Check THIS out!
I have to admit that, for a while now, I’ve felt like the only person in the world who knew who Daniel Jones was. A master of taut, constrained sentences, his words seem to rail against the confines he puts them in. It’s a rare quality, at once powerful, jarring and it’s a quality that some audiences can’t seem to get around. I think of all the people I’ve loaned The Brave Never Write Poetry to, only one or two have actually responded to it in a way that didn’t amount to, “Yes. That certainly WAS a book.”
Sorry, guys, I can’t find the poem to cite it.
I first heard about Daniel Jones–pen name Jones–in a poetry workshop filled with long, looping lines of verse and semi-avant-garde story-poems. Another classmate handed out a section of Jones’ work and I was struck dumb. Who was this crazy, depressed Hemingway figure from the Canadian ’80s Toronto punk scene I never knew enough about?
Eventually, I collected all of his books, the result of months of rummaging in used book stores, awkward phone conversations with book dealers–“No, he just went by, ‘Jones.’ You know, like Cher”–and one very creepy craigslist book seller I met at High Park Station on… Nuit Blanche or some other night of that sort. After that, once I’d read all the books a few times–it’s easy; they’re short–I started to see that I wasn’t, in fact, the only person in the world who knew this author. Imagine my surprise a few years ago at York, when one of my favorite current Canadian authors, Steven Heighton, wrote an essay entitled simply, “Jones,” detailing an encounter he had with the underground poet at some point before he died. Or my revelation that another of my favorite poets, Kevin Connolly, appears several times–though as a much younger version of himself–in Jones’ work.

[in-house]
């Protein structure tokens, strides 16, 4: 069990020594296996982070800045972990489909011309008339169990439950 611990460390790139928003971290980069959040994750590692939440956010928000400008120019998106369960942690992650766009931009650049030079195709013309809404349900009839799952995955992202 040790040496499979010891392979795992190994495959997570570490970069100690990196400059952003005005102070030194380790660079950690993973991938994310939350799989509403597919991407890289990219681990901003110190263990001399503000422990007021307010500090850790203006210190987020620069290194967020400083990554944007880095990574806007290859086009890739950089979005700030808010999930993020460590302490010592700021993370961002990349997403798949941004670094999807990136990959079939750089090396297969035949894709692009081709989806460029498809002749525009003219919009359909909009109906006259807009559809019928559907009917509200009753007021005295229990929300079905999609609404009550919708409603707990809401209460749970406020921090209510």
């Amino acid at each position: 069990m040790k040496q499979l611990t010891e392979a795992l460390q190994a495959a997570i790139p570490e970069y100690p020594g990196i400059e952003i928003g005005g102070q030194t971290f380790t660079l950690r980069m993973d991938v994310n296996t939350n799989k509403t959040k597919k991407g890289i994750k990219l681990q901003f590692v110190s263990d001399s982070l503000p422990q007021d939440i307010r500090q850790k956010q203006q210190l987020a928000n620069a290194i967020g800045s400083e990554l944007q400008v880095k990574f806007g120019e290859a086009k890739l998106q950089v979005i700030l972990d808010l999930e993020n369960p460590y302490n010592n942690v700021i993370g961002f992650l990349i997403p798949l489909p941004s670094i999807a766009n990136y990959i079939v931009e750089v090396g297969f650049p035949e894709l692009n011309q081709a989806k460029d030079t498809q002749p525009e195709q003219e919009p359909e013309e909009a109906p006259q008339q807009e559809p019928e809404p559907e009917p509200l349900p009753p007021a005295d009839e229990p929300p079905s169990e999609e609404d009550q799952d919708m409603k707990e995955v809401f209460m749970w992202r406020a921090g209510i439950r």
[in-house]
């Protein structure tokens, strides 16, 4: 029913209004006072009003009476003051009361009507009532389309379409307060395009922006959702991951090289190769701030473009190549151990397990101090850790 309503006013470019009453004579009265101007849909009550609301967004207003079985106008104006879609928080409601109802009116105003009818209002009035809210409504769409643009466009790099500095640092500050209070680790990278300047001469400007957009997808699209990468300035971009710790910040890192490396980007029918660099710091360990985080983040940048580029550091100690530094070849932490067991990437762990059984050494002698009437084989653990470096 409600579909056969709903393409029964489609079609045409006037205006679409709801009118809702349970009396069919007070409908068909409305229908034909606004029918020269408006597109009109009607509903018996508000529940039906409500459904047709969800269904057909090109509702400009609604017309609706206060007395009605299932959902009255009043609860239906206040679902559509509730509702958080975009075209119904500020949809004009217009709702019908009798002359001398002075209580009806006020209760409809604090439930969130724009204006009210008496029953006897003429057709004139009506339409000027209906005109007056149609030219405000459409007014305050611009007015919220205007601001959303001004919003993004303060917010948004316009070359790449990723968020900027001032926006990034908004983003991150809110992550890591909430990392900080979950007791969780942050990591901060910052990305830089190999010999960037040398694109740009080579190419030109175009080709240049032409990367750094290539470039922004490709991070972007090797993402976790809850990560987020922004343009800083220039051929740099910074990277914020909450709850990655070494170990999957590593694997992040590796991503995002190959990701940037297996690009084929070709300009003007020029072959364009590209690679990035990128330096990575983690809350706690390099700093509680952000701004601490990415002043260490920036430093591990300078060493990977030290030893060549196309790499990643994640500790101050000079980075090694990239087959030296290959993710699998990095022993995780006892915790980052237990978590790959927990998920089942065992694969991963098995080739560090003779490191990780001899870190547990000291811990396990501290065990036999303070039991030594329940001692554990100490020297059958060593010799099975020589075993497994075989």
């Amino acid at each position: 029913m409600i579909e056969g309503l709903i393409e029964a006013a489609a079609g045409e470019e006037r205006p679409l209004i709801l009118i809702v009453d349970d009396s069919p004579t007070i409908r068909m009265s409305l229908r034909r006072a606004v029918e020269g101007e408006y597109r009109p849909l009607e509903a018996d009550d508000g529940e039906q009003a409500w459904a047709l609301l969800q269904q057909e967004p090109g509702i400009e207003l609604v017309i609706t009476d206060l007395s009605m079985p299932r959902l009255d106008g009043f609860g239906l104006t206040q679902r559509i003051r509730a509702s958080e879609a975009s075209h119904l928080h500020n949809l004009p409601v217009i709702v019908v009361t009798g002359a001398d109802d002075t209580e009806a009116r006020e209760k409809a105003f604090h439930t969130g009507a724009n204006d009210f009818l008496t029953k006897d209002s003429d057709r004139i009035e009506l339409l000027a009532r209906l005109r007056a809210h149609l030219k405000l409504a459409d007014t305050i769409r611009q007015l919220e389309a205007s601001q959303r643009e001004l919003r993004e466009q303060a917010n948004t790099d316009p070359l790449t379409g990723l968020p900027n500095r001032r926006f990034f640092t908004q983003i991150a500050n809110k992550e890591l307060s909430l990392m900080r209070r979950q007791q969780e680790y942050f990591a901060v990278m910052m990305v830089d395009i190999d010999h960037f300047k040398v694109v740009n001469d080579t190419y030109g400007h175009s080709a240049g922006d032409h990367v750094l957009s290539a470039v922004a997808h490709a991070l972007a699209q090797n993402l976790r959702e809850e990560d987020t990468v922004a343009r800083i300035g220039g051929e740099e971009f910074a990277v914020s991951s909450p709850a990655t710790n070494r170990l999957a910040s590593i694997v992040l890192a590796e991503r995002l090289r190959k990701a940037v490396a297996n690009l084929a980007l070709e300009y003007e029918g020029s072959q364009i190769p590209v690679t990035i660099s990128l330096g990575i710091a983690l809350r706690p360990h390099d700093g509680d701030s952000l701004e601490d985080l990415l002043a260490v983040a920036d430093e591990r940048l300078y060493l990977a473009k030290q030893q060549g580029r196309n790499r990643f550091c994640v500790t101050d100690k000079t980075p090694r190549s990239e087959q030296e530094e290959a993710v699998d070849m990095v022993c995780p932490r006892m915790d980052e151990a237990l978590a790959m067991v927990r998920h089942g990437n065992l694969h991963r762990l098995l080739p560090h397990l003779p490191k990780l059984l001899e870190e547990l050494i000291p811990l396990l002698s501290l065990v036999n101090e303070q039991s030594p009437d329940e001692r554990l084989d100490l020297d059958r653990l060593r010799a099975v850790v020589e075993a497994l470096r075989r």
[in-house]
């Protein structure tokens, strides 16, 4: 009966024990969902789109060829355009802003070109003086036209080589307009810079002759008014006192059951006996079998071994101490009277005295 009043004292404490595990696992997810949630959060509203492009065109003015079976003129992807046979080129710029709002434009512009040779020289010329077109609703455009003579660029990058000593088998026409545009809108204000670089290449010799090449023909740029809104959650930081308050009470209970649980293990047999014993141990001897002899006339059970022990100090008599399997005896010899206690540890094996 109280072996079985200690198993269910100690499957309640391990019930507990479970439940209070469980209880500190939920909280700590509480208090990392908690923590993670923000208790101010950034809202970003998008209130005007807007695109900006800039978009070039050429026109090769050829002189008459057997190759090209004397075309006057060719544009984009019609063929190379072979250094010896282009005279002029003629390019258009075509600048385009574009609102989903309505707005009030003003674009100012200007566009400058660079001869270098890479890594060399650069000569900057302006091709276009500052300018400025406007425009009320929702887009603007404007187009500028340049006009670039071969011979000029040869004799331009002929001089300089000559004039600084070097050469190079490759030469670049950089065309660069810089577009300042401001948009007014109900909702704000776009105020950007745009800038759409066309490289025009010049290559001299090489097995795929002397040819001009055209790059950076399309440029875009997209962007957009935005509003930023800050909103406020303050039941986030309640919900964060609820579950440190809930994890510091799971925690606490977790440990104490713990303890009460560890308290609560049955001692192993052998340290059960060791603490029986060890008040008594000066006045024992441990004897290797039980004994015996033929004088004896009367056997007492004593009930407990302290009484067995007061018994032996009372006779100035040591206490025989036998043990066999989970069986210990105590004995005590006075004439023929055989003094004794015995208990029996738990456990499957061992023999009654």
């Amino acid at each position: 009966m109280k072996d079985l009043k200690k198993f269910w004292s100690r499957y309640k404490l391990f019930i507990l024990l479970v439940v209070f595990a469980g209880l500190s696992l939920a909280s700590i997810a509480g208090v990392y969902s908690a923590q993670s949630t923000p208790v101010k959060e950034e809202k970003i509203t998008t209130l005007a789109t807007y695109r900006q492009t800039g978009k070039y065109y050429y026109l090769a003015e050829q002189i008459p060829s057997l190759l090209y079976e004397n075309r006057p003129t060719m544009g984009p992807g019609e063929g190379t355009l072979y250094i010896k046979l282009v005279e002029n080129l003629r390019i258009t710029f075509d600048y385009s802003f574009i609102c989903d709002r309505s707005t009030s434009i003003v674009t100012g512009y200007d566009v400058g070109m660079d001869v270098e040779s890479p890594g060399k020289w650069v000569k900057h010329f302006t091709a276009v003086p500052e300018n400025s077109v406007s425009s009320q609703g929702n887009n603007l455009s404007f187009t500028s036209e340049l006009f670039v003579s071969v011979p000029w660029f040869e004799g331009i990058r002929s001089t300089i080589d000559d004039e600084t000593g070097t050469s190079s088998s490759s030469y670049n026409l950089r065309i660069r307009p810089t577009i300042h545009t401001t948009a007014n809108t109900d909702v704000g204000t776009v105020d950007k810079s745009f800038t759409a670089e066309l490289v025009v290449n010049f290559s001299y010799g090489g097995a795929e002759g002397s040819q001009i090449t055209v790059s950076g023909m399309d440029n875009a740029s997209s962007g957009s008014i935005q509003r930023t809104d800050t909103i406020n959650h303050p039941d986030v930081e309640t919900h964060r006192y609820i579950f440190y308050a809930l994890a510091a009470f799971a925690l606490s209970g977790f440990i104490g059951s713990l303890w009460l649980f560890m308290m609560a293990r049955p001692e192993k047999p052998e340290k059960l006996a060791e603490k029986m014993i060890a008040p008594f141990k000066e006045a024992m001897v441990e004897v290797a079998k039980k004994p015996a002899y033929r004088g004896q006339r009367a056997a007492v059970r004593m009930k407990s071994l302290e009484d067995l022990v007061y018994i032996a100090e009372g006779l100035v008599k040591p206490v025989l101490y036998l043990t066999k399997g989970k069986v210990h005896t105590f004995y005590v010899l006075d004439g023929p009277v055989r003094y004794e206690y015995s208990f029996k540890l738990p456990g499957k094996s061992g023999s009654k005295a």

And now this. There’s a part of me that’s hoping Jones may finally get the credit he’s been due. But I’ll admit there’s a small part of me that’s not sure how to take the news that Daniel Jones, and his work, will probably never again be something I’m alone in being aware of. No longer private. In Daniel Jones, I find an author I read similarly to Denis Johnson, a poet of hard times, with an unflinching eye towards the faults of himself and of others. He’s painfully honest, and that’s a hard feeling to keep in a crowded room. But I really appreciate the reporter at the Post for bringing Jones’ work back into the limelight. I’ll email him in the next day or two. Odds are, he works just on the next floor above my office.
How cool is THAT?!